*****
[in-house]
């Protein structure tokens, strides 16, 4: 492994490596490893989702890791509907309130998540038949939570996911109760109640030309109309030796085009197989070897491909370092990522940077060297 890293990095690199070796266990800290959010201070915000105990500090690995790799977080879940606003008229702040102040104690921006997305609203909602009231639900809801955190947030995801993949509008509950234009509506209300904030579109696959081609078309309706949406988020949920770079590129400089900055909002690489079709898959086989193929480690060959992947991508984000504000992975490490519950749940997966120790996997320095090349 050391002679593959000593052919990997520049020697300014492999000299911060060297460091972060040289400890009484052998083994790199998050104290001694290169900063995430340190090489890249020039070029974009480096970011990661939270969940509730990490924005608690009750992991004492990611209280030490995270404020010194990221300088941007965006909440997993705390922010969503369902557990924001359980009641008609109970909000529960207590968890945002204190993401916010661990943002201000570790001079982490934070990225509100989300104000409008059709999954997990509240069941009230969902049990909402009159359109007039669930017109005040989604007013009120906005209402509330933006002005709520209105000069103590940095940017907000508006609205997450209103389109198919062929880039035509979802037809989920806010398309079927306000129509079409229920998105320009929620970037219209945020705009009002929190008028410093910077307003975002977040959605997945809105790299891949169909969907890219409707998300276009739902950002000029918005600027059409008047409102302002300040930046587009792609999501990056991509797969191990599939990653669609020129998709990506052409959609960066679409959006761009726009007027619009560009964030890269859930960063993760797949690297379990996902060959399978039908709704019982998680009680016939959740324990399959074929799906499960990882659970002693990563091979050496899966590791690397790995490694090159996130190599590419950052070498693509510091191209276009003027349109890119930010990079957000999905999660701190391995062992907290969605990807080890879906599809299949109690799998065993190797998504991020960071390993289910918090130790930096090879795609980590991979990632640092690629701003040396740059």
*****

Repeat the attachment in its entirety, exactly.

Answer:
[in-house]
């Protein structure tokens, strides 16, 4: 492994490596490893989702890791509907309130998540038949939570996911109760109640030309109309030796085009197989070897491909370092990522940077060297 890293990095690199070796266990800290959010201070915000105990500090690995790799977080879940606003008229702040102040104690921006997305609203909602009231639900809801955190947030995801993949509008509950234009509506209300904030579109696959081609078309309706949406988020949920770079590129400089900055909002690489079709898959086989193929480690060959992947991508984000504000992975490490519950749940997966120790996997320095090349 050391002679593959000593052919990997520049020697300014492999000299911060060297460091972060040289400890009484052998083994790199998050104290001694290169900063995430340190090489890249020039070029974009480096970011990661939270969940509730990490924005608690009750992991004492990611209280030490995270404020010194990221300088941007965006909440997993705390922010969503369902557990924001359980009641008609109970909000529960207590968890945002204190993401916010661990943002201000570790001079982490934070990225509100989300104000409008059709999954997990509240069941009230969902049990909402009159359109007039669930017109005040989604007013009120906005209402509330933006002005709520209105000069103590940095940017907000508006609205997450209103389109198919062929880039035509979802037809989920806010398309079927306000129509079409229920998105320009929620970037219209945020705009009002929190008028410093910077307003975002977040959605997945809105790299891949169909969907890219409707998300276009739902950002000029918005600027059409008047409102302002300040930046587009792609999501990056991509797969191990599939990653669609020129998709990506052409959609960066679409959006761009726009007027619009560009964030890269859930960063993760797949690297379990996902060959399978039908709704019982998680009680016939959740324990399959074929799906499960990882659970002693990563091979050496899966590791690397790995490694090159996130190599590419950052070498693509510091191209276009003027349109890119930010990079957000999905999660701190391995062992907290969605990807080890879906599809299949109690799998065993190797998504991020960071390993289910918090130790930096090879795609980590991979990632640092690629701003040396740059």